To answer these questions, I began an anthropological investigation of the cosmetic surgery industry in Caracas, Venezuela. From 2005 to 2007, I observed more than sixty hours of surgery and spoke with nearly four hundred men and women, including patients, cosmetic surgeons, models, dieticians, psychologists, cosmetologists, politicians and street vendors.
I also scoured medical registry data in private clinics and publics hospitals to learn more. In Caracas, the healthcare system can be described in terms of stark contrasts: from bright and modern private clinics to the older, run-down public hospitals. These two systems—private and public—mirror class divisions in Venezuelan society. In one private clinic, serving a predominantly middle- and upper-class clientele, most men sought surgery to fix their noses, but liposuction and face and eye lifts were also popular. In the public hospital, where the poor and working class seek medical care, nose jobs were by far the most common procedure, followed by ear tucks. Still, the percentage of men undergoing cosmetic surgery in both settings was low. Just over eight percent of the patient population in the private clinic were men; in the public hospital, less than four percent sought cosmetic surgery.
As I pored over my notes and survey data, it was clear that men’s perceptions of cosmetic surgery—and their justifications for embarking on personal quests for transformation—varied widely, in ways that could not be attributed simply to issues of individual psychology, such as self-esteem, body image or vanity. Although my first encounter was with a physician who looked for positive character traits when he gazed in the mirror, I found the clinical encounter—when cosmetic surgeons directed that gaze toward men who were often of other social statuses—to be a rich site for exploring competing representations of masculinity. Consider the following ethnographic example.
At 8:30 in the morning on May 7, 2007, I was sitting in the waiting room of the plastic surgery department in one of the largest public hospitals in Caracas. A notice was posted next to the sign-in desk, alerting patients that consultations for breast augmentation surgery had been suspended. A 1999 decree by President Hugo Chávez had prohibited public institutions from collecting service fees, which meant that all medical care in public hospitals, including cosmetic surgery, was available at no charge to patients. In a society enchanted with telenovelas and images of pageant princesses, hospitals soon became inundated with demands for breast implants. Unable to meet the demand, plastic surgery departments across the country were forced to limit the number of breast augmentation surgeries they would perform. Nevertheless, demand for cosmetic surgery remained steady, and the wait list for some surgical procedures was more than two years.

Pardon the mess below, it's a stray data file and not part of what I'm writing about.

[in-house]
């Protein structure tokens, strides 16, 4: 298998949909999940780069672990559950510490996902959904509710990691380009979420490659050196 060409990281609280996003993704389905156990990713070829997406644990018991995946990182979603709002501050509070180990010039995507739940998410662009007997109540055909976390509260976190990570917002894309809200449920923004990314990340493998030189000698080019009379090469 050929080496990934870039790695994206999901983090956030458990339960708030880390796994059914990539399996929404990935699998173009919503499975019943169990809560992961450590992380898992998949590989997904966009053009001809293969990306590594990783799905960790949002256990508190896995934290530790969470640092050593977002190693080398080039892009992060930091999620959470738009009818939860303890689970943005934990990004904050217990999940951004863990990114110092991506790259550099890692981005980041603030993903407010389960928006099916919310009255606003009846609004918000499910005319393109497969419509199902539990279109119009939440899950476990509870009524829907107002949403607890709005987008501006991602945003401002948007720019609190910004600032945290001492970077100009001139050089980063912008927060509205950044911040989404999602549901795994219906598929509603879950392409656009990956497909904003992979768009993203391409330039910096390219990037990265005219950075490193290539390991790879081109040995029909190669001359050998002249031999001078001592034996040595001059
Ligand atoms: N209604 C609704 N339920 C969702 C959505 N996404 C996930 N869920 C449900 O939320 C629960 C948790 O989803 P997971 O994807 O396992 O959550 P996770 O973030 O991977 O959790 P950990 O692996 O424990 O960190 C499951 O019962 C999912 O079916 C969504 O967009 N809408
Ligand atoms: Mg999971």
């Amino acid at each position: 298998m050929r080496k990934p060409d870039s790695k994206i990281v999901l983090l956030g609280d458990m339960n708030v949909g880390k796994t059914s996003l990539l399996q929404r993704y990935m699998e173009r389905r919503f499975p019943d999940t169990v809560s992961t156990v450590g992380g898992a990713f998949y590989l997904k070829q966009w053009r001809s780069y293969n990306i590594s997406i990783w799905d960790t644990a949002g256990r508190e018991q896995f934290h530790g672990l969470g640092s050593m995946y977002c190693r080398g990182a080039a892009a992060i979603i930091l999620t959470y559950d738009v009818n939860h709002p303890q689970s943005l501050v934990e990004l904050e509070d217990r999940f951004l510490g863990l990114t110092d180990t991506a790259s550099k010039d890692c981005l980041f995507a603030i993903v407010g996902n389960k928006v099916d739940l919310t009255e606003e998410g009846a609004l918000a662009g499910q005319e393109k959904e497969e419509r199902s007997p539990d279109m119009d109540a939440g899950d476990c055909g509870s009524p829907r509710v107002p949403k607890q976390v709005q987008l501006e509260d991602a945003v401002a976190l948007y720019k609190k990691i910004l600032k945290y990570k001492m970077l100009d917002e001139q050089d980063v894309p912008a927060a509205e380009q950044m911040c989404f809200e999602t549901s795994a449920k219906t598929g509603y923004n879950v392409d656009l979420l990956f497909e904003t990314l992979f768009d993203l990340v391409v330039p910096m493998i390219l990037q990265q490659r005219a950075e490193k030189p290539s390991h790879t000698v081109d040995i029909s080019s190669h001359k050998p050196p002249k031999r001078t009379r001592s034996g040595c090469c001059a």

That morning, a young man dressed in a striped rugby shirt and jeans checked in with the administrative assistant. After a ten-minute wait, the nurse summoned him for his consultation with the all-male team of surgeons. He sat on the examination table, his nutmeg skin a warm contrast to the paler skin tones of the medical team. Carlos, who had just turned 18, wanted to straighten the bridge of his nose. When questioned why, Carlos told the doctors he had fractured his nose in a fight a few days earlier. After examining him, the doctors concluded that there was no evidence of a recent fracture, although it appeared that the nose had suffered trauma years prior. Carlos was dismissed to wait outside the examination room, while the team of physicians determined a course of action.